My sad freelance experience

Something happened recently that made me question my ability to write.

A few months ago, I got my dream freelance job writing content for a children’s educational app.

It was my first freelance job ever and I spent 10 hours a week holed up in my room perfecting my content. I had so much fun coming up with creative ways of teaching children about the Earth, the solar system, and the things they saw around them.

I was earning quite a lot on the side. I earnt more per hour on this job than any other job I had ever had. I thought I had finally transitioned into the world of freelance and that I could quit my full time job.

But I decided to wait just to be sure. I continued working 40 hours a week on my day job, and 10 hours a week on my freelance job. I would come home after 12 hours, then squeeze in an hour to write. I did this for about 4 months. Everything was going so well.

But that’s just the thing isn’t it? When everything goes well, something bad is bound to happen. That’s when things started to unravel.

I started coming home from work feeling extremely tired. I couldn’t think. All I wanted to do was lie down on the couch and sleep. But I forced myself to work on my freelance job. And that was my mistake.

Everybody always tells you to work hard. Work hard and you will reap the rewards. Work hard every hour that you have and don’t waste it by lying on the couch.

But that experience has taught me otherwise.

See, I was working hard. I had a schedule. I thought that if I managed my time well, if I stuck to my schedule, then that was all I needed to get the work done.

I was wrong.

My writing became less clear, and more muddled. I was writing, but I was writing pointless garbage. I was writing for the sake of filling up my quota for the day, so that I could hurry up and sleep.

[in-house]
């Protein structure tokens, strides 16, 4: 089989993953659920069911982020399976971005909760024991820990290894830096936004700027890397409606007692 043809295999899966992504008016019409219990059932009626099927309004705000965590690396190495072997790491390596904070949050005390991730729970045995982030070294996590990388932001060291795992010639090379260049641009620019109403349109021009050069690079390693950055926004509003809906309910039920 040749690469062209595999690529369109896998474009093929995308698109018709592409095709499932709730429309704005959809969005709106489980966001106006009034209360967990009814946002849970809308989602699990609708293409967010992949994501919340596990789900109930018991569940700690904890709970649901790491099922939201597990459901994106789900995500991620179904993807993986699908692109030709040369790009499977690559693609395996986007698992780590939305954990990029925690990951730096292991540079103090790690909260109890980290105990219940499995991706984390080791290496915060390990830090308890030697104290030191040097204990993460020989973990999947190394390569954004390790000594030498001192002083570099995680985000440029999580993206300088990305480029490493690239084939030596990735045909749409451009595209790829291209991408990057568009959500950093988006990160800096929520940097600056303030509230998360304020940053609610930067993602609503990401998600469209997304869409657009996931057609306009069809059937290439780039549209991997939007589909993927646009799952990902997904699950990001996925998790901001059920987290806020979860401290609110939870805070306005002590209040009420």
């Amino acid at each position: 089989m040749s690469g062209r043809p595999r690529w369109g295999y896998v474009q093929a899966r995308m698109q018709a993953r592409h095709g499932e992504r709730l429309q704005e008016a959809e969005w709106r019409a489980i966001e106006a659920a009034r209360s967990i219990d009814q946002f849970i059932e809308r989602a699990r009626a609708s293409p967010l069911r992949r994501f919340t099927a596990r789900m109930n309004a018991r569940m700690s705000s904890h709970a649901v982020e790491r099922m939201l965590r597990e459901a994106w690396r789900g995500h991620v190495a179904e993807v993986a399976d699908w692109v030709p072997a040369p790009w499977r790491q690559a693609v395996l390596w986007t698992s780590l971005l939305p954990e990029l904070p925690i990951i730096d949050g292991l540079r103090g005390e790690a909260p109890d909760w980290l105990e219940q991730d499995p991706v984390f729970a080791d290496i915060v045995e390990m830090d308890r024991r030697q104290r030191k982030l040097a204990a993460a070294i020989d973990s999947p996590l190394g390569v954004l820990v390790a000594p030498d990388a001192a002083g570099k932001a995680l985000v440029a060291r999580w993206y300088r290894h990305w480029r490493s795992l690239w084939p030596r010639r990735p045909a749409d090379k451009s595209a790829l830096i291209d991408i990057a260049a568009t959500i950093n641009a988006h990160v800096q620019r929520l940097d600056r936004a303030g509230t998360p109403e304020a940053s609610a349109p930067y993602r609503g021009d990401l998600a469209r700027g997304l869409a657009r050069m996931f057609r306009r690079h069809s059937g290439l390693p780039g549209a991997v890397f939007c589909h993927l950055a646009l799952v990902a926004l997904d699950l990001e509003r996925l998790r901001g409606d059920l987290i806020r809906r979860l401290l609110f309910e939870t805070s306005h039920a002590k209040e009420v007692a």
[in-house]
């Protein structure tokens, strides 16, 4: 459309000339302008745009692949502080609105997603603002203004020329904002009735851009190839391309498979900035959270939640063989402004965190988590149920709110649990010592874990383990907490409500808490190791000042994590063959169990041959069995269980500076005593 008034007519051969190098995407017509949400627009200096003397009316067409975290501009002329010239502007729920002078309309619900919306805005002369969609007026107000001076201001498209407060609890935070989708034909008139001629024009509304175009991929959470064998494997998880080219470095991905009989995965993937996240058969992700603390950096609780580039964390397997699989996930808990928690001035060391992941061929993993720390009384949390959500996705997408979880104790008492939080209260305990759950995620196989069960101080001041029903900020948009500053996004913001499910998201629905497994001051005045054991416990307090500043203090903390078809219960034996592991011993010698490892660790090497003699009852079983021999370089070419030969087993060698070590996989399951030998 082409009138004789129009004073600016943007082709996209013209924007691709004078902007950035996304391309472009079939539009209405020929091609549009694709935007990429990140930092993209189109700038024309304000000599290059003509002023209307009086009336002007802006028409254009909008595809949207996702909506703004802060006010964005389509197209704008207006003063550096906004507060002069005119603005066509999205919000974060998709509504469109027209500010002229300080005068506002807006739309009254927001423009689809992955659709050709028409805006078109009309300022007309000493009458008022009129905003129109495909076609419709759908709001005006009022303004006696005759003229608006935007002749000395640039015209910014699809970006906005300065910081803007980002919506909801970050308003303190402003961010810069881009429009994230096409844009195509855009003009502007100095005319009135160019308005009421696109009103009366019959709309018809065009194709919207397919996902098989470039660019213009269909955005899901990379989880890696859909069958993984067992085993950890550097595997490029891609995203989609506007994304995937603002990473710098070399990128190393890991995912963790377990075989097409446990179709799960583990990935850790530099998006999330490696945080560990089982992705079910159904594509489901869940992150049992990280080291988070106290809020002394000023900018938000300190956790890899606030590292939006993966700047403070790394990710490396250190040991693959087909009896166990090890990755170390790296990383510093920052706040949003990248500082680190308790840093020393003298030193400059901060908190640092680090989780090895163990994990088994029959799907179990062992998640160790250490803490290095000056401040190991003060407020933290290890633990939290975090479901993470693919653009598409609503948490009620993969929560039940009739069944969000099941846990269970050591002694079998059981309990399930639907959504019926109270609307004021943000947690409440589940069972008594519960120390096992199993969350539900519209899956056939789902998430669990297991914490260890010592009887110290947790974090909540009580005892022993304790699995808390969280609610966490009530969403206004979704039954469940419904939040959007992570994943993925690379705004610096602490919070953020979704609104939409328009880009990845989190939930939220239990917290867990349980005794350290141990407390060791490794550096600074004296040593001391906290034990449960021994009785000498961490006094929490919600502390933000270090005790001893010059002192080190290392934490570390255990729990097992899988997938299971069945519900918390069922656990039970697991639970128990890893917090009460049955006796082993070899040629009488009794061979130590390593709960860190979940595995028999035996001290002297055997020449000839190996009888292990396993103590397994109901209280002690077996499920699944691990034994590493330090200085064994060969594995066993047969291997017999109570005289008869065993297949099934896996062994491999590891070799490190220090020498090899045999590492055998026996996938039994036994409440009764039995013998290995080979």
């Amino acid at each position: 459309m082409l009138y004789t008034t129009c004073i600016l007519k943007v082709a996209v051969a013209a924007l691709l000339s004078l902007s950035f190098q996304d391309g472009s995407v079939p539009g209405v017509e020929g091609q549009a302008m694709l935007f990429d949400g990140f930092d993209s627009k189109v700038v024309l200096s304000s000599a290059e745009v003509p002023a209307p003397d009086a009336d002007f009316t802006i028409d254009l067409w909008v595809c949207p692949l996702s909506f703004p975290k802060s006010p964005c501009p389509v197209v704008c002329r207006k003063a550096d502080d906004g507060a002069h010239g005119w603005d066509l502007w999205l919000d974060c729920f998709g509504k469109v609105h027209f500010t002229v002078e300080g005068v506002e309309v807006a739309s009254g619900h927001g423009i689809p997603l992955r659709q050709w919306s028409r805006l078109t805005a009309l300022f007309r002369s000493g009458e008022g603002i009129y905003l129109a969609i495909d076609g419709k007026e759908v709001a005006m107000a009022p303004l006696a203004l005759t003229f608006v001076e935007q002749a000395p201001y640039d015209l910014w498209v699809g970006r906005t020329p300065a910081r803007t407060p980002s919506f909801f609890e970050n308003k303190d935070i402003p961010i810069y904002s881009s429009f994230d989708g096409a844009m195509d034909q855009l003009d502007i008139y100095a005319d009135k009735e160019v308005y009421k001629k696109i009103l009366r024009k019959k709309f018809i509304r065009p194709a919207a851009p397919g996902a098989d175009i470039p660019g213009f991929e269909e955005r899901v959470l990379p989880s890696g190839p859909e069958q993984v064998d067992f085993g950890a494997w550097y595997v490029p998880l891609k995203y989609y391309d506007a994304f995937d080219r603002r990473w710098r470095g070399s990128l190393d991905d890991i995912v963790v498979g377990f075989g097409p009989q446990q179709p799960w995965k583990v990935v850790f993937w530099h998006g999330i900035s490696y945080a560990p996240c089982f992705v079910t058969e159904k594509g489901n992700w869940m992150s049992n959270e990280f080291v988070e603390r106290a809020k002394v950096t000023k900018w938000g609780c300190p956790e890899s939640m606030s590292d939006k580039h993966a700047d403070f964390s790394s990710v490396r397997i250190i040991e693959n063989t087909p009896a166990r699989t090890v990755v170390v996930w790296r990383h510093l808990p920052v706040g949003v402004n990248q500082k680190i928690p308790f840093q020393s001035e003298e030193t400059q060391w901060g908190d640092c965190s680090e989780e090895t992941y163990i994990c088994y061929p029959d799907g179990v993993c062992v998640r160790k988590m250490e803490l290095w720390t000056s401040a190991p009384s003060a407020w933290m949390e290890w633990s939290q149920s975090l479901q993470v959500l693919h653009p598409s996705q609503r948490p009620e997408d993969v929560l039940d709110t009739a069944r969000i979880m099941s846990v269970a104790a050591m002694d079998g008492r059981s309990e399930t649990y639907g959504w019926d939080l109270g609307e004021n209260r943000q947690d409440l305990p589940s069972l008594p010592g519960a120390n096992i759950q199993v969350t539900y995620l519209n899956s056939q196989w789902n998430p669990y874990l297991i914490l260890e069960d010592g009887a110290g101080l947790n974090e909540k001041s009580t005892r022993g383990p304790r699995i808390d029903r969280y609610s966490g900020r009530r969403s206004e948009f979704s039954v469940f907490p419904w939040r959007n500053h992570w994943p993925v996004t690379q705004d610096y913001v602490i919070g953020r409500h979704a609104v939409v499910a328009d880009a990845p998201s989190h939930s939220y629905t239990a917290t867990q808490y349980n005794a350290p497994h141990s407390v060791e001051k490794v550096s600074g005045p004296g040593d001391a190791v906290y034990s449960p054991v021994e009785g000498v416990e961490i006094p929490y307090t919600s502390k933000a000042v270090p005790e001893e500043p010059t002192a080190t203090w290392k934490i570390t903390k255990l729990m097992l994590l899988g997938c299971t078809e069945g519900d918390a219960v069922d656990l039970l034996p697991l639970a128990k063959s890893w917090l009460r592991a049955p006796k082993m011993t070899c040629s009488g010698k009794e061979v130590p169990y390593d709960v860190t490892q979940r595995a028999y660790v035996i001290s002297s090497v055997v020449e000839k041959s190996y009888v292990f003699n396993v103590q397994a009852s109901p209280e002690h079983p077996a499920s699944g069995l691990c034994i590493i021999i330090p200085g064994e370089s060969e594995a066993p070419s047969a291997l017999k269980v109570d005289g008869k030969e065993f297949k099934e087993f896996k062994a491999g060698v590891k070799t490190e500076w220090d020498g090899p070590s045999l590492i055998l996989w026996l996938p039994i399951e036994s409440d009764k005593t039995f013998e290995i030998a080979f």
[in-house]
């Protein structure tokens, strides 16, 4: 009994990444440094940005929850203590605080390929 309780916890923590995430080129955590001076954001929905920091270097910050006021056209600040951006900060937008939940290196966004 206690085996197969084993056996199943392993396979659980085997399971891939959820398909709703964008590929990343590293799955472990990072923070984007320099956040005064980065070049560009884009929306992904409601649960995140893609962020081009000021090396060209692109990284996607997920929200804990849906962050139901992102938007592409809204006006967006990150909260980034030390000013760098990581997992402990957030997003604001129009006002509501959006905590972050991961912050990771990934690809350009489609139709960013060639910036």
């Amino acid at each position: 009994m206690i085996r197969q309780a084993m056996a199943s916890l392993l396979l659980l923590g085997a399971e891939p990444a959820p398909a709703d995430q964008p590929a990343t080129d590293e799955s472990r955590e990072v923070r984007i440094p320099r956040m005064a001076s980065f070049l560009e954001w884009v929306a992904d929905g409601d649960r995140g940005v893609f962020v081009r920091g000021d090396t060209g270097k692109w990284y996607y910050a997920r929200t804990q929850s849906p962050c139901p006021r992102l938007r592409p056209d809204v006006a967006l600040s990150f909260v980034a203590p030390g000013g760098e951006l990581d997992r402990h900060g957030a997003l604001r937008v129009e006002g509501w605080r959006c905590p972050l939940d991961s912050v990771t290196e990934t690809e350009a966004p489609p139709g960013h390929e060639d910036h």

I knew it at the time, but I just didn’t want to stop. I didn’t want to give it all up. I wanted to continue. I wanted it so badly.

On one particular day, when my spirit was at its lowest and my nerves were at an all time high, I decided to ask the question that I had wanted to ask for so long.

I asked my client if I could extend my hours to 40 hours a week, meaning I wanted to quit my day job and take the leap into freelancing.

I hit send, then I held my breath and waited. And waited. The reply came soon enough.

It still hurts when I think about it. Part of me blames myself for not taking the time out to relax, for putting so much pressure on myself to do well.

My face is burning in shame when I write about this.

This was his reply:

“Thank you for getting back to me, but I’m not comfortable letting you work 40 hours a week at the hourly rate that I’m currently paying you. I suggest we cut it down to half and you continue working for me for 40 hours a week.”

Half.

It felt like a bomb had dropped into my gut. All of these months. I felt ashamed that I couldn’t do well. It was supposed to be something that I was good at. And I couldn’t even do it properly.

I replied back to him.

I told him that I needed time to think about it and that I would get back to him once I had an answer.
I was heartbroken. I had put all my eggs in this one basket. And I was left feeling afraid of my abilities, afraid that I wasn’t ever going to be good enough.

So I did reply. Eventually. It took me four days of going backwards and forwards to finally come up with an answer. I asked friends, I asked family, I even did a coin toss.

Against the unanimous opinions of my family, I said “yes”. Yes to the half slashed wage and yes to the 40 hours. Yes to the fear and yes to giving it a second chance.

I said yes to all those things because of a dream that woke me up in the middle of the night that compelled me to write back and say yes.

In that dream, I kept getting rejected by the man who broke my heart. I kept wanting him to say yes to me, but he kept saying no. I had this horrible feeling of being given up on, of bring the woman that nobody wanted to take a chance on.

And when I woke up, I decided to turn the tables. I no longer wanted to be the girl who said no to risks, but the woman who said yes to unknown chances.

That day I made my decision.

I still have to wait for a confirmation from my client. But I’m waiting, not with bated breath, but with a sense of confidence, that whatever the outcome, I chose to give myself a chance.

My dad’s advice

My dad came over yesterday and sat next to me as I poured my heart out about my failed plans and how heartbroken I felt.